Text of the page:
At the bottom of the ride you will be welcomed by one of our friendly staff members! At this point you’ll be quizzed on your favourite parts of the ride itself and you’ll be disconnected. A chair provided by the park will be placed underneath you before you are unhooked and we will assist you back over to the office area. At this point your chair (which will have come down from the top of the ride via car) will be ready for you to transfer into. Once again, if you need assistance doing this, we are more than happy to help.

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Integrating UD into recreation camp activities

Inclusive camp high ropesThere is no legislation within Australia to guide the design of sporting or leisure activities that enable participation by people with varied abilities. This publication outlines the importance of universal design and ways in which environments, activities and programs within residential camps can be used by people of all ages and abilities. It shows how to apply the seven principles of universal design to all aspects of camp activities. Sport and Recreation Victoria and YMCA have made this report available to increase awareness and applicability of universal design in residential camps. The image shows how anyone can enjoy the flying fox on the “Skyrider”.

Download Universal Design: Integrating the Principles into Camp Activities

See also Universal Design: Camps & Consultation

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Universal Design, Camps & Consultation

What are the best practice methods for consulting with users to implement universal design?

image shows people putting block of wood together to create a towerThis literature review captured articles about projects that attempted to achieve universal design or user-centred design by consulting with users throughout the design process. The studies were predominantly qualitative case studies, in which a variety of different methods were used. These techniques included the full participation of users in the design process, the use of hidden cameras, observation, focus groups, scaled cardboard models and 3-D virtual environments. Some important considerations for consulting with users are raised in the literature.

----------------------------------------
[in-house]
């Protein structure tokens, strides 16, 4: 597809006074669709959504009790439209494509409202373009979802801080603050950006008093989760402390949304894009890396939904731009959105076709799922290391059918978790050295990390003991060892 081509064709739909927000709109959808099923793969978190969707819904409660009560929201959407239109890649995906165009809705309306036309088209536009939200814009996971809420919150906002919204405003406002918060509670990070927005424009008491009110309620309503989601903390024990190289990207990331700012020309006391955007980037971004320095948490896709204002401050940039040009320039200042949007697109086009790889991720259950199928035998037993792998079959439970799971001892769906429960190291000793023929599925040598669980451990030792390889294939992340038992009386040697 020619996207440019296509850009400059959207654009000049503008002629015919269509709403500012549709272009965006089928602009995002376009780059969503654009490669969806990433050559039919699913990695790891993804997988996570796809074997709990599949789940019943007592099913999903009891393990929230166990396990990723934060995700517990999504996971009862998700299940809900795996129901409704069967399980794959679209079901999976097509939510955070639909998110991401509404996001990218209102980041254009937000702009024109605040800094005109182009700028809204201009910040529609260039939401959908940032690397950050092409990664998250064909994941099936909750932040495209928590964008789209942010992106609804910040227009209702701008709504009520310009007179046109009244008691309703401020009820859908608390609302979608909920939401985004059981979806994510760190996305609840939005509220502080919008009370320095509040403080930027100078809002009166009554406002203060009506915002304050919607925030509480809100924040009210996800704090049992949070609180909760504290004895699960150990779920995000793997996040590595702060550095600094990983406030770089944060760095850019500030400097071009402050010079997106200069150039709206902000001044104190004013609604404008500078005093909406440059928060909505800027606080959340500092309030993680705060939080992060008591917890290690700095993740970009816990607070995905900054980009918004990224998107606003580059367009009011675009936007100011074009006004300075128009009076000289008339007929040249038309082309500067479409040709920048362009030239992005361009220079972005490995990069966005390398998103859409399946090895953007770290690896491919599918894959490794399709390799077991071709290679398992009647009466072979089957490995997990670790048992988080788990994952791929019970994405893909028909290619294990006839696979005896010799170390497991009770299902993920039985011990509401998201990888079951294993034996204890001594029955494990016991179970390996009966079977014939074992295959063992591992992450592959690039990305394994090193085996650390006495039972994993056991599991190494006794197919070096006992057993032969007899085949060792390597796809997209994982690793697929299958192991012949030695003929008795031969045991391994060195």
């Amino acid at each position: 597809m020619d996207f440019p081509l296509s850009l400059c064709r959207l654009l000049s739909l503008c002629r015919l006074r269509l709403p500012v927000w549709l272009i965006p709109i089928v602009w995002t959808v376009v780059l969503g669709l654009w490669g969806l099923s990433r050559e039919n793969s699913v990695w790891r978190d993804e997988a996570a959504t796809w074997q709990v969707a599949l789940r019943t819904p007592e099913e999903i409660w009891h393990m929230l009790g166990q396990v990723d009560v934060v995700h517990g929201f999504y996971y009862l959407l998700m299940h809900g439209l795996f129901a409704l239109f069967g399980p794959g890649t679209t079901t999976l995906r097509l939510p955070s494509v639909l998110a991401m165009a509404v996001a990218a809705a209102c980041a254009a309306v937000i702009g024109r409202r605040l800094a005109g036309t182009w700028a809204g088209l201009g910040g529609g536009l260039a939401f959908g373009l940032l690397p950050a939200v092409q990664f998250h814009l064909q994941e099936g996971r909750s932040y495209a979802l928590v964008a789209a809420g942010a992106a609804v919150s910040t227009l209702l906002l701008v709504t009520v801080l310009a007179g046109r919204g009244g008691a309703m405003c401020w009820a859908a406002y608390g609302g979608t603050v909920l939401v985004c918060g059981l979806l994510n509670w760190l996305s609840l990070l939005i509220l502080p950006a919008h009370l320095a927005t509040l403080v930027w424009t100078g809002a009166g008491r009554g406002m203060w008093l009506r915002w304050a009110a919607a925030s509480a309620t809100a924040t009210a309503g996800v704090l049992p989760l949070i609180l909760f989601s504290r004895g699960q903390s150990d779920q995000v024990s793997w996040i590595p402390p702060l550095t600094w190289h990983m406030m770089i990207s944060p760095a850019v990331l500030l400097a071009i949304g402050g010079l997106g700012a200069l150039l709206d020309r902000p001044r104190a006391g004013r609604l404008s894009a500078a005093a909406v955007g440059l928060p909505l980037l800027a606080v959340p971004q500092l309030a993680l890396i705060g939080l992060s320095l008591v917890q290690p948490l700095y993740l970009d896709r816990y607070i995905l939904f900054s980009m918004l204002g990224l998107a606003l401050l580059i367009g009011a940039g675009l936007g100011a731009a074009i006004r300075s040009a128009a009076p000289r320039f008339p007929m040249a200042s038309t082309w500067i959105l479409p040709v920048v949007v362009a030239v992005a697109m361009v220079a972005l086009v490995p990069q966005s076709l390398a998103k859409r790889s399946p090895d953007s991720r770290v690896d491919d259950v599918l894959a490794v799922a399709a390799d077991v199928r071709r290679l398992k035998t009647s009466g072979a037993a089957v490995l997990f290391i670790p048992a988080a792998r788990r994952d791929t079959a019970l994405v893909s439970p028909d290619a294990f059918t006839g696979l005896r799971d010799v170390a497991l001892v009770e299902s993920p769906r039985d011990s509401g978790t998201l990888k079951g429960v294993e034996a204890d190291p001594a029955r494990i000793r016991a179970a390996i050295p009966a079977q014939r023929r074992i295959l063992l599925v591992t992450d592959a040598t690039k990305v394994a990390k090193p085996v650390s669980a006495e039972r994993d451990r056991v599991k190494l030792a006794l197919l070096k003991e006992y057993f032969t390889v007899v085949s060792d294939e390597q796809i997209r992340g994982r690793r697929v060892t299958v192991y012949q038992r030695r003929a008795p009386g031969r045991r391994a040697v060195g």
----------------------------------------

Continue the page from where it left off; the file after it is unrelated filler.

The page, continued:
Download the Camps and Consultation report here

See also Integrating the principles of universal design into camps

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UD and Sport and Recreation Facilities

Evan WilkinsonEvan Wilkinson outlines the process that Sport and Recreation Victoria went through to bring about a better understanding of the principles of universal design and how they can be applied to sporting infrastructure and recreational programs. One of his key arguments is that if universal design principles are considered at the outset, the cost implications are low. However, if left until later in the design and construction process, the cost of ‘adding on’ access features is far more costly. Download the PDF of the PowerPoint Slideshow. (5.5 MB)

Sport and Recreation Victoria have also launched their Design for Everyone Guide. The link takes you to the website that also has a very useful video on universal design shown below.

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Design for Children

Design for childrenLandscape architects will appreciate this thoughtful book chapter by Shweta Nanekar about child friendly environments. Part way through the chapter universal design is introduced, “However, when designing outdoor environments for children, including childcare centers, schools or public parks, it is essential to think above and beyond accessibility standards. Populations with physical disabilities are proportionately less than those with sensory disabilities which include Autism Spectrum Disorder, Attention Deficit Disorder, and other social and cognitive disabilities. On a broader scale, multigenerational and cultural inclusion should also be a consideration, especially in public spaces. It is a challenge for the designers of children’s spaces to make the adaptable for each user”. Download the chapter (page 190) from Researchgate